What is Mechanical Testing and Why is it Important throughout the Product Lifecycle?
By: Malc Perry, MEng, Application Sales Engineer/Senior Metallurgist
Barry Ward BEng(Hons), CEng, MIMMM, Technical Director
Mechanical testing is a standard and essential part of any design and manufacturing process. Whether it is characterizing the properties of materials or providing validation for final products, ensuring safety is the primary mission of all mechanical testing. Testing also plays a crucial role in ensuring a cost-effective design as well as technological evolution and superiority.
Origins of test requirements
The test methodologies required are characteristically specified on drawings of the parts, which means that the testing responsibility falls to the manufacturer contracted for that part.
Testing requirements are not always set by governing bodies; experienced design and manufacturing teams also understand the value of testing to validate models, make improvements, and increase the overall quality of parts. When faced with the cost and time implications of testing, it may seem like this process is expensive. However, it is an excellent place to start when it comes to reducing costs as unanticipated failures when the parts are in service have higher cost and time implications.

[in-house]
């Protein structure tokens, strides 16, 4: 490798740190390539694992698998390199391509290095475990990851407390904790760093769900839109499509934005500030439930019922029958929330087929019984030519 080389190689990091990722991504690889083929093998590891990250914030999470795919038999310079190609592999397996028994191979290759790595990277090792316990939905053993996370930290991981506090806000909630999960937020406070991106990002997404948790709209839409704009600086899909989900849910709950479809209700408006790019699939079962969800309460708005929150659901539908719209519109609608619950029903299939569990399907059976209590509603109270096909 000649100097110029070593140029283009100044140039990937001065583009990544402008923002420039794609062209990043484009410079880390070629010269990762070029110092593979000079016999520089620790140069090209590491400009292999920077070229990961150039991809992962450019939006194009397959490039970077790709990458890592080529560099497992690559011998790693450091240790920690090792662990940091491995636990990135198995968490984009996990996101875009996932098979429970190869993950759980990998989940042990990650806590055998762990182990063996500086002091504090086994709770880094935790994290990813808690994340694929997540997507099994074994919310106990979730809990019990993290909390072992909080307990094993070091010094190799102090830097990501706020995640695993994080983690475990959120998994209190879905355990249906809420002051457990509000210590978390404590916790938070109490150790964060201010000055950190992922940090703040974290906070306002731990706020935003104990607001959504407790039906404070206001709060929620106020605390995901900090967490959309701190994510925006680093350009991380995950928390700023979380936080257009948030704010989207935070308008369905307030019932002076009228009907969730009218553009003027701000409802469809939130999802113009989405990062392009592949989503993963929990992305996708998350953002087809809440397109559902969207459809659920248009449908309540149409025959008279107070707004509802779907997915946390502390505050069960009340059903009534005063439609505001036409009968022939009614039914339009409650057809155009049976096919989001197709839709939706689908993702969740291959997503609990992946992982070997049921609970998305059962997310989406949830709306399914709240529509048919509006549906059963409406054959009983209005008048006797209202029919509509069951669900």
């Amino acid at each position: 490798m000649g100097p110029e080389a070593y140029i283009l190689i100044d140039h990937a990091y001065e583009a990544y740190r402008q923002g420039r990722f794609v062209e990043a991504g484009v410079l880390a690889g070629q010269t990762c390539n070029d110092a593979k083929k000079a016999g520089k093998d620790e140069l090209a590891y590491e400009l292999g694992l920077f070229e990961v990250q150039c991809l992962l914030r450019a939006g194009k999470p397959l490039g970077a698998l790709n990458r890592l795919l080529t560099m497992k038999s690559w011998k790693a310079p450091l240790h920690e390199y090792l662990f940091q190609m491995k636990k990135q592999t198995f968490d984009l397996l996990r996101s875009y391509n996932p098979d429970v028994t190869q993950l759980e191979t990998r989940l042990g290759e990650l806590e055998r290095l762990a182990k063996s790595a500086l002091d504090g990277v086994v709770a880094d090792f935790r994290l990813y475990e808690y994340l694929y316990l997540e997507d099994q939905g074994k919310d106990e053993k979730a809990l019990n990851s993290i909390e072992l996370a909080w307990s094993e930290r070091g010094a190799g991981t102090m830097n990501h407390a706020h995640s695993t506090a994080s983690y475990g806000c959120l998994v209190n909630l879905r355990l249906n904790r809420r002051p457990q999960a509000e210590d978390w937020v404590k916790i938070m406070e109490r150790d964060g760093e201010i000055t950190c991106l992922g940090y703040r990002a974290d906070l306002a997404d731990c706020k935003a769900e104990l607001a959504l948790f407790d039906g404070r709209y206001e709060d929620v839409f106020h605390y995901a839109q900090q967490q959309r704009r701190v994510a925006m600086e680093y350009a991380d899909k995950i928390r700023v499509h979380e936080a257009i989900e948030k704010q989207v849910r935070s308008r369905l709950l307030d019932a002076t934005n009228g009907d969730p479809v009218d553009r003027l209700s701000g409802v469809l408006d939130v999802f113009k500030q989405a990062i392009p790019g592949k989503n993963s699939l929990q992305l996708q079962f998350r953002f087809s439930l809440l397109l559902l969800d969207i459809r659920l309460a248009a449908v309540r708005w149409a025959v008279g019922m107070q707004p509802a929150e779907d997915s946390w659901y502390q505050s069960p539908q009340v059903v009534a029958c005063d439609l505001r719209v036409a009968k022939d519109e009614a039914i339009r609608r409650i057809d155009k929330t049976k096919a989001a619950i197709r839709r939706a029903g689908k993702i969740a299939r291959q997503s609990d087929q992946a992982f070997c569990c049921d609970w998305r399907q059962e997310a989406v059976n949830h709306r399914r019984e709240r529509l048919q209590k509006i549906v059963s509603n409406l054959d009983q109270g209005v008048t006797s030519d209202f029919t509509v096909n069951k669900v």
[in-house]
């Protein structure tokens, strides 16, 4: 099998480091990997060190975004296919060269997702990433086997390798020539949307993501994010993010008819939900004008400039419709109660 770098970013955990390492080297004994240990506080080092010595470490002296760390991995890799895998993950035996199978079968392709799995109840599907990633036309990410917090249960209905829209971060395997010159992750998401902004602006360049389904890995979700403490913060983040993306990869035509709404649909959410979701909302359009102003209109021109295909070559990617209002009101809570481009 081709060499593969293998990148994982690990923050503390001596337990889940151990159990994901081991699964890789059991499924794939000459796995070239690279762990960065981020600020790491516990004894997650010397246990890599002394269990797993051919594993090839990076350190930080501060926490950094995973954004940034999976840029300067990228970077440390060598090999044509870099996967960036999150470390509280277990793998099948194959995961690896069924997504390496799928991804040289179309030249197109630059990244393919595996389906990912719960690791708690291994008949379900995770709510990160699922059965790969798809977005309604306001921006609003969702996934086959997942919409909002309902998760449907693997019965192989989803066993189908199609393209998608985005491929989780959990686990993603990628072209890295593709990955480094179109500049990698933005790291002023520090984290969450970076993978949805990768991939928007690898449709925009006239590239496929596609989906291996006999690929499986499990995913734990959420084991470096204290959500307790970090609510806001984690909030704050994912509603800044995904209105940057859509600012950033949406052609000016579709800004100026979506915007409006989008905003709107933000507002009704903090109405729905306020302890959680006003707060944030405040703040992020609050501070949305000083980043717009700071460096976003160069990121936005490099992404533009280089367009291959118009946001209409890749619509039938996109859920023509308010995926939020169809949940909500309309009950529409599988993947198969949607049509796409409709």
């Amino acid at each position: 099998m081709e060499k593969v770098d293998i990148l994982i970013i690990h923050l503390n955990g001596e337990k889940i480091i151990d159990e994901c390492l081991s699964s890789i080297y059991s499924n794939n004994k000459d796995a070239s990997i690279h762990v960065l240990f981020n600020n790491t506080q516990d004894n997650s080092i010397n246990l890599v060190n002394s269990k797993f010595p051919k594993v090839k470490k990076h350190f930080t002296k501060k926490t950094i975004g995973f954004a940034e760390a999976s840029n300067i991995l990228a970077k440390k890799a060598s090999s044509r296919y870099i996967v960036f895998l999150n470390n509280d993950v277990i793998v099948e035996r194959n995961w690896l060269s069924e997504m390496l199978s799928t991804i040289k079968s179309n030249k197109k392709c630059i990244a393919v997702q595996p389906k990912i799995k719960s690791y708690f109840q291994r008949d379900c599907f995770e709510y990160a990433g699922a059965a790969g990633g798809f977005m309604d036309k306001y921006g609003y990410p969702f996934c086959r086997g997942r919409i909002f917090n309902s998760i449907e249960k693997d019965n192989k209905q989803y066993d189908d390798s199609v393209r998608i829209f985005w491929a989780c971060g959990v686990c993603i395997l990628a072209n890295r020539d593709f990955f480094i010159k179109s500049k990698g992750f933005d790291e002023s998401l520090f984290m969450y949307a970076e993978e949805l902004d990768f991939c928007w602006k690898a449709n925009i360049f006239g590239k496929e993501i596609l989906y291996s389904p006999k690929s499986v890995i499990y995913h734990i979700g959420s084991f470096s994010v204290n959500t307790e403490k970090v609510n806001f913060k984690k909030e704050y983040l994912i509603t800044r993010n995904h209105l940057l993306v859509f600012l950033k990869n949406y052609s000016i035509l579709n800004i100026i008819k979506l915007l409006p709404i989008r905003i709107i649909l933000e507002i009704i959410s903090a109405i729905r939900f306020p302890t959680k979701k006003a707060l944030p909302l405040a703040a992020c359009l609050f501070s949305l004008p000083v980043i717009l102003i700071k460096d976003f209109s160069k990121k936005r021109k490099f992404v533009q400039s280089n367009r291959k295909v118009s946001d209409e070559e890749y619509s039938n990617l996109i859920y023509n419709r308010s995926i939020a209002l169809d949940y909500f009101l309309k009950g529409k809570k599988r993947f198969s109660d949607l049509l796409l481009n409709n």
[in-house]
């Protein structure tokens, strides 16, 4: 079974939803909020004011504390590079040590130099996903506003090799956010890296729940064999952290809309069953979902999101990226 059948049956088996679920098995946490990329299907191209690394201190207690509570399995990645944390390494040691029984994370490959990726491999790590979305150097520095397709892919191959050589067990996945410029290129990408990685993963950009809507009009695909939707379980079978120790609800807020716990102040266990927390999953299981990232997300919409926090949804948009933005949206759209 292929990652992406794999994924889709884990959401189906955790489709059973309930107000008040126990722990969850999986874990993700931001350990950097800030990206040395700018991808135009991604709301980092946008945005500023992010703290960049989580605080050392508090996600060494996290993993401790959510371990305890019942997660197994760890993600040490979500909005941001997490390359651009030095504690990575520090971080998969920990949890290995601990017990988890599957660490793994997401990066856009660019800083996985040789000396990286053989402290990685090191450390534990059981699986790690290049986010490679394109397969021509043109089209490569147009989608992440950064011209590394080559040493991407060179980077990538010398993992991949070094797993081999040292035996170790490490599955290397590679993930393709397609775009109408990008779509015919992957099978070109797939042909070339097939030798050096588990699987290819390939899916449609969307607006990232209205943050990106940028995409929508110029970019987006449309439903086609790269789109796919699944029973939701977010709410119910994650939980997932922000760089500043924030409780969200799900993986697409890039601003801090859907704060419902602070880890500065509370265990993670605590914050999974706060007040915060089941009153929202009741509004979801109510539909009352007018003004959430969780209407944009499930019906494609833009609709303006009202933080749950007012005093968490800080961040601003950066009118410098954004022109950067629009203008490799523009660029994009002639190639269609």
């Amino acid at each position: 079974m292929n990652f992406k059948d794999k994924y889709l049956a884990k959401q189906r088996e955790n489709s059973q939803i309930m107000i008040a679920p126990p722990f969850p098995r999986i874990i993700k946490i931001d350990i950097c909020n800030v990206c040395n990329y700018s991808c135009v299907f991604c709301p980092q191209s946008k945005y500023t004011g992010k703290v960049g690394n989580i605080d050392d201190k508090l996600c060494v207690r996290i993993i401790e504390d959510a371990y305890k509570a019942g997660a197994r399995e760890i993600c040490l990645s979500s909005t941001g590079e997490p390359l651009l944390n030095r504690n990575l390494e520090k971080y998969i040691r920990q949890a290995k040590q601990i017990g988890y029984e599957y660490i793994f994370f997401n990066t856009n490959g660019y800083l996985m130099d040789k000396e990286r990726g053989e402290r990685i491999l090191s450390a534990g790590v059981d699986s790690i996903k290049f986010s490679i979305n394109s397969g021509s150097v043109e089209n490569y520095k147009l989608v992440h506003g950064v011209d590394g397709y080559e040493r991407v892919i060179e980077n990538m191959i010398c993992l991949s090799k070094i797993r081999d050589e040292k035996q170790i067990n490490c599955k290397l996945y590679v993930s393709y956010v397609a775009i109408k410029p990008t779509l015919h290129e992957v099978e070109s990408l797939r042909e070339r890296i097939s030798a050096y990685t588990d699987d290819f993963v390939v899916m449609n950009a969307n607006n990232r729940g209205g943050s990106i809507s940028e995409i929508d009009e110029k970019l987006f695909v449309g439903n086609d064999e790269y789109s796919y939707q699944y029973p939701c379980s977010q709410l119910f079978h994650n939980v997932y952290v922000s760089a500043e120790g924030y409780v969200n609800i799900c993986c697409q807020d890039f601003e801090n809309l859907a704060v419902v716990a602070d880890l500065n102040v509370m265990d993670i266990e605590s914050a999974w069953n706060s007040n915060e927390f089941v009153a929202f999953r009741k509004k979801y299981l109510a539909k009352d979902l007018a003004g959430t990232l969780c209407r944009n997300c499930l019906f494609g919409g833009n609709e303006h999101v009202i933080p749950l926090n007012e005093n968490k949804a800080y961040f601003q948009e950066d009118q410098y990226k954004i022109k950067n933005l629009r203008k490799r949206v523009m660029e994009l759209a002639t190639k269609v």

Common types of testing
The process starts with a review of the drawing or part specification to identify appropriate test methods, which can include:
Model generation and validation
When it comes to streamlining the design process, solid modeling of components and assemblies, along with Finite Element Analysis (FEA), are excellent tools for engineers. Often the purpose of mechanical testing is to generate the data required by these FEA programs to generate the initial component models. That being said, FEA models do not guarantee accurate results, so the most practical approach is to :
- Develop a robust model from the materials testing data for the material
- Perform FEA to determine theoretical stress levels and locations, and
- Use product qualification testing or materials testing on component cut-ups (First Article Inspection) to validate the FEA model.
Since mechanical testing provides empirical data, it can be used to then go back and refine the FEA model. Once this step has been achieved, making design modifications in the model is much easier and more reliable without the added time and cost of numerous prototype and test iterations.